These performances come from the first ever complete set of the Mozart symphonies, dating from the 1960s, and they still represent 'big orchestra' Mozart at its most congenial. The contrast here between Bohm's sparkling Mozart, both elegant and vigorous, and the much smoother view taken by Karajan with the same orchestra, works almost entirely in Bohm's favour. Interpretatively, these are performances very much of their time, with exposition repeats the exception (as in the first movement of No. 40) and with Minuets taken at what now seem lumbering speeds. Yet slow movements flow easily, and finales bounce along infectiously. Consistently they convey the happy ease of Bohm in Mozart, even if the recording is beefy by today's standards, not as transparent as one now expects in this repertory, whether on modern or period instruments.
Carlos Kleiber was perhaps the most highly regarded conductor of the late 20th century, but his relatively few excursions into the studio have left the musical world with a frustratingly small number of recordings. Thus we are particularly fortunate that, from among the relatively few appearances in his career, several concerts, one operetta and two operas were filmed. This concert with the Bayerisches Staatsorchester from Munich's Herkulessaal in October 1996 was on of his last.
Carlos Kleiber was perhaps the most highly regarded conductor of the late 20th century, but his relatively few excursions into the studio have left the musical world with a frustratingly small number of recordings. Thus we are particularly fortunate that, from among the relatively few appearances in his career, several concerts, one operetta and two operas were filmed.
Karl Böhm had a profound, sincere, and abiding love for Mozart's music, and his recordings set new performance standards for these immortal masterpieces. Here his delightful interpretation of three ravishing symphonies and the enchanting Serenata notturna, plus a documentary portrait of this great conductor.
These remarkable films reflect the naturalness and clarity of Böhm's conducting, as he and the Vienna Philharmonic bring unique warmth, wit and wisdom to every bar. "Böhm always goes unerringly to the heart of the matter. His natural, unforced approach are the hallmarks of a Mozart style which was unaffected by fashion or by compromise, and earned the epithet 'timeless' even in the conductor's lifetime." - Peter Cossé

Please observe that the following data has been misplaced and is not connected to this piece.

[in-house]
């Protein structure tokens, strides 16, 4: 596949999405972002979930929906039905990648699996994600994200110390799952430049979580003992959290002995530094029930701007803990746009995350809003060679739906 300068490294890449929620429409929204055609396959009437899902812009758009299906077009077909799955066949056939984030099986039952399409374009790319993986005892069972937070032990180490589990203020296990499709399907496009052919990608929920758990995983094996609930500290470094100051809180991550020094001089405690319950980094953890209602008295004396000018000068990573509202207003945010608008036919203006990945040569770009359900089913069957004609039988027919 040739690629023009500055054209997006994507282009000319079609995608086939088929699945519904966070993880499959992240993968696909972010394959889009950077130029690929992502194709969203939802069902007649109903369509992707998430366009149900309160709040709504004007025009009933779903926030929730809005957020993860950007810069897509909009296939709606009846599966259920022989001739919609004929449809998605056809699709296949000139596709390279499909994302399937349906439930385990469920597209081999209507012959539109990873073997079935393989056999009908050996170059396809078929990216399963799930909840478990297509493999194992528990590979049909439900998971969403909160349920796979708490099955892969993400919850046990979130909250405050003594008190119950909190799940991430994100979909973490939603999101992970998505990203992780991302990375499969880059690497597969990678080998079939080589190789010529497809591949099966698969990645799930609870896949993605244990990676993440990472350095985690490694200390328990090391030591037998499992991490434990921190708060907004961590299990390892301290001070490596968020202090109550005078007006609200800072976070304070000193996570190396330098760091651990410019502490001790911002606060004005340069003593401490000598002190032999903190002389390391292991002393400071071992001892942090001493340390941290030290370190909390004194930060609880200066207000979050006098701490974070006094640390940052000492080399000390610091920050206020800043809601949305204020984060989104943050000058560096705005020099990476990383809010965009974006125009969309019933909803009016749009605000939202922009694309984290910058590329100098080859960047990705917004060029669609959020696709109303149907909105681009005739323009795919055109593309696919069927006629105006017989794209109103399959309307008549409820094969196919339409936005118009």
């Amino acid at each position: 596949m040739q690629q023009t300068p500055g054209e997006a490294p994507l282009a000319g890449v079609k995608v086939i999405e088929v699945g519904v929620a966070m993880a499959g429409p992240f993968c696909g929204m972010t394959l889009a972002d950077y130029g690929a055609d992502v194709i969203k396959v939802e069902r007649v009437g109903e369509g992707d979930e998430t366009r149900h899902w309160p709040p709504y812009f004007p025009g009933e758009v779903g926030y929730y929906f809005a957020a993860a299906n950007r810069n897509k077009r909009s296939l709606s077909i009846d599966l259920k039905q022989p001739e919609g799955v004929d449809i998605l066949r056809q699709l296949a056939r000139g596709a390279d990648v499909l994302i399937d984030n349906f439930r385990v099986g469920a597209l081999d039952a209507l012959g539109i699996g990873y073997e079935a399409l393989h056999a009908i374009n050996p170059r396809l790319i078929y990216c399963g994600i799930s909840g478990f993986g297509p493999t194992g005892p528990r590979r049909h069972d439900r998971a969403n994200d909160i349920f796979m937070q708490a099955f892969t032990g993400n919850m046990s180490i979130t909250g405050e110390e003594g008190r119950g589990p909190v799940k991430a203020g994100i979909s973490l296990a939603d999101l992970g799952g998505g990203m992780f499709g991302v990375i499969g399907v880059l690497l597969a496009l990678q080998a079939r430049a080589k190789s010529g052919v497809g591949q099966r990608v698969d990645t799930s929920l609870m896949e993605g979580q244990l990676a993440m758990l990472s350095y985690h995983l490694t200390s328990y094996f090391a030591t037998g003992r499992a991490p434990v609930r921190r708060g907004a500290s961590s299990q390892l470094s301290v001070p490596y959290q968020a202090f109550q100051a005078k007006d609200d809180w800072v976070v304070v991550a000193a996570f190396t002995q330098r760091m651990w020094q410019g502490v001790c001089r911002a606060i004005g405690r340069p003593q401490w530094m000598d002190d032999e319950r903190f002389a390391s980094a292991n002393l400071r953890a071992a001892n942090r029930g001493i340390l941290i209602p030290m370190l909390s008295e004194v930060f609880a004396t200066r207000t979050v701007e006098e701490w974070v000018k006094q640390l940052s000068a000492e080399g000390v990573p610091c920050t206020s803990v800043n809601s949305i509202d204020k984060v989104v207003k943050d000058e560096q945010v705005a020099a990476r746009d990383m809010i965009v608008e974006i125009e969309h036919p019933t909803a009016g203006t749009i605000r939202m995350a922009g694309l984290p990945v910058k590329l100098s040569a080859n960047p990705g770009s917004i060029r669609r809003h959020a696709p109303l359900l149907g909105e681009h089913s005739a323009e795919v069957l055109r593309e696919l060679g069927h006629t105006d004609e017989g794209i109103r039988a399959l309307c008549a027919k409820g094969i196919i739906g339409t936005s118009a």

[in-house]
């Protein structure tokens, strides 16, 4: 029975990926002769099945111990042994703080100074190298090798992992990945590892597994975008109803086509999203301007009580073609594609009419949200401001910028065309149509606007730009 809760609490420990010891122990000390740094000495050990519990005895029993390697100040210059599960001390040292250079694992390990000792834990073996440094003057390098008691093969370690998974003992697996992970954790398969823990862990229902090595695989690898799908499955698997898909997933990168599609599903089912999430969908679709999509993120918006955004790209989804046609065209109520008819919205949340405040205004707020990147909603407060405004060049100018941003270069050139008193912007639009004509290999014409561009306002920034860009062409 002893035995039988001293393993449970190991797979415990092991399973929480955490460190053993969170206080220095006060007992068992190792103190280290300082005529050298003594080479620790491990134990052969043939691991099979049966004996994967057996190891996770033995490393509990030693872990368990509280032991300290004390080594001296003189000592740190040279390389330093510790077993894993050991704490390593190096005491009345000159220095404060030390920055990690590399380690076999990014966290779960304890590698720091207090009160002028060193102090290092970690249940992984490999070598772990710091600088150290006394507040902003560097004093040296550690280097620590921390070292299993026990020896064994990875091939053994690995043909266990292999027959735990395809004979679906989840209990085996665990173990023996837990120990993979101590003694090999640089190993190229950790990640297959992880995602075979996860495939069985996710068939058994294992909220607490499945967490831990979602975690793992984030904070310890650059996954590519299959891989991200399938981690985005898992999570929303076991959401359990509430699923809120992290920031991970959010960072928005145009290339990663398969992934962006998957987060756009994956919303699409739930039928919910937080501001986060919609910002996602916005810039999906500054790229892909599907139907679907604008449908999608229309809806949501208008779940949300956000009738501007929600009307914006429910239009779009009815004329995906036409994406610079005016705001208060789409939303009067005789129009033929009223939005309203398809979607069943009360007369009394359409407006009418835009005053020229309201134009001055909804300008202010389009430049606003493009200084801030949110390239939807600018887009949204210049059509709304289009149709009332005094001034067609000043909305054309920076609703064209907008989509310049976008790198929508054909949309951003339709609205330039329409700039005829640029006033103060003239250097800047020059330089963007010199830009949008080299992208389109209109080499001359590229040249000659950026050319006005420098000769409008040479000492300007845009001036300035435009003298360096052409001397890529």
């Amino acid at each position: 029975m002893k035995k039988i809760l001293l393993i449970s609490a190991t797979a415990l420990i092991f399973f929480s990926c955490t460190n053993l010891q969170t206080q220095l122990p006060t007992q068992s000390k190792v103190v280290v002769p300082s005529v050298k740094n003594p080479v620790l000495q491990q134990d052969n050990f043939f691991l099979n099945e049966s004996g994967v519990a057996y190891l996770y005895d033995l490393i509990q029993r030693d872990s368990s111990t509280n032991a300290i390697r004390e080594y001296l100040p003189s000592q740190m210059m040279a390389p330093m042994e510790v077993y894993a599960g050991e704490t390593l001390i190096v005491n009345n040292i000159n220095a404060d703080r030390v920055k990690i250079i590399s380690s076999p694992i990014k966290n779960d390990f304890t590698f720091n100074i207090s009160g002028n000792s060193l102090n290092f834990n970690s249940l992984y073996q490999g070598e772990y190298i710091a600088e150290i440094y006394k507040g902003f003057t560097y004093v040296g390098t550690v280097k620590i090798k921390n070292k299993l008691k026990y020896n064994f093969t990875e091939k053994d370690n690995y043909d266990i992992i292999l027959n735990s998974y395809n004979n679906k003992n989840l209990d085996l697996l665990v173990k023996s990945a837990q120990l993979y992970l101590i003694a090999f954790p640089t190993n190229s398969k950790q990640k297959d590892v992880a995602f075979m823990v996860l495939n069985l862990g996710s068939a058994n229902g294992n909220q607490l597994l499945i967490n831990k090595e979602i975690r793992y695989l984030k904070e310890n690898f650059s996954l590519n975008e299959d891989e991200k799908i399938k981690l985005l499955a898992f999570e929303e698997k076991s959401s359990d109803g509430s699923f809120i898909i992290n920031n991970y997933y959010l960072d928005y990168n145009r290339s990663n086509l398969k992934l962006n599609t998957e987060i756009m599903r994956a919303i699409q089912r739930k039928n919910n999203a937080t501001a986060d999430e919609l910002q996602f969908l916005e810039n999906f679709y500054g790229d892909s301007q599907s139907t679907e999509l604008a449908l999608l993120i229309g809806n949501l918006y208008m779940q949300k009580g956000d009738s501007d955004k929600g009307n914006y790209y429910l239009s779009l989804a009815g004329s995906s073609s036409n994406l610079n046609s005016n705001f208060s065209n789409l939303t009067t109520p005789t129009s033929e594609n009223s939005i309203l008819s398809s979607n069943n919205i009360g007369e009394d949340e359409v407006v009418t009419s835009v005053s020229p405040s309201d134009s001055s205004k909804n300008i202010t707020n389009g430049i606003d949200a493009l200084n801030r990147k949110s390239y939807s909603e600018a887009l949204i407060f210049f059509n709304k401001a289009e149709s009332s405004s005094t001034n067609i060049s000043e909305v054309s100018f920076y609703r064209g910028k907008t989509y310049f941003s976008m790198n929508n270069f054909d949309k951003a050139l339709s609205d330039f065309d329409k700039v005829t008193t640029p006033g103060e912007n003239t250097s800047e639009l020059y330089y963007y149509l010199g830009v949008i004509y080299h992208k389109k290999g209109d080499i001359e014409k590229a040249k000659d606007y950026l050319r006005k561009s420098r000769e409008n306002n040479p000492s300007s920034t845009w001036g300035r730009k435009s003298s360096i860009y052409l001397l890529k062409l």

Böhm's Mozart as experienced in these precious films is marked by youthful vigour and directness, as well as a lack of pathos and sentimentality. Every reading glows with profound love and understanding. "Thanks to Bruno Walter's exemplary performances, I grabbed on to Mozart and fell in love with him so much that I had only one wish: to conduct Mozart, Mozart, Mozart." - Karl Böhm
Barry Wordsworth and the Capella Istropolitana are in full control of these symphonies. This is an excellent release from Naxos. The price is attractive, but it is also a sound investment as the recording is of quality. Capella Istropolitana can cope well with as a chamber orchestra and can also manage well as a large scale orchestra for standard repertoire. They record mainly in the studio and are experienced with works by Haydn, Vivaldi, Telemann and Mozart. This recording is a good example of their ability. Naxos have created a credible set of recordings of the symphonies by Mozart. This was recorded at the Concert Hall of the Slovak Philharmonic in Bratislava in March 1988. It is a Digital record and the sound is of good standard. Symphonies 41 (Jupiter) and 40 make an excellent programme and this release is an excellent way to get these symphonies without great expense.
Schubert's 'Tragic' Symphony and Mozart's 'Paris' Symphony are performed by the Vienna Philharmonic under the baton of Nikolaus Harnoncourt at the Wiener Musikvereinsaal in 1984. Harnoncourt goes back to Schubert's original manuscripts to perform the music in its purest form. Harnoncourt joined forces with The Chamber Orchestra of Europe for Mozart's last symphonies (Nos. 39-41), performed at the Wiener Musikvereinssaal in 1991. Known throughout the world for his highly original approach to classical music, conductor Nikolaus Harnoncourt reveres Mozart as 'the most romantic composer of all'.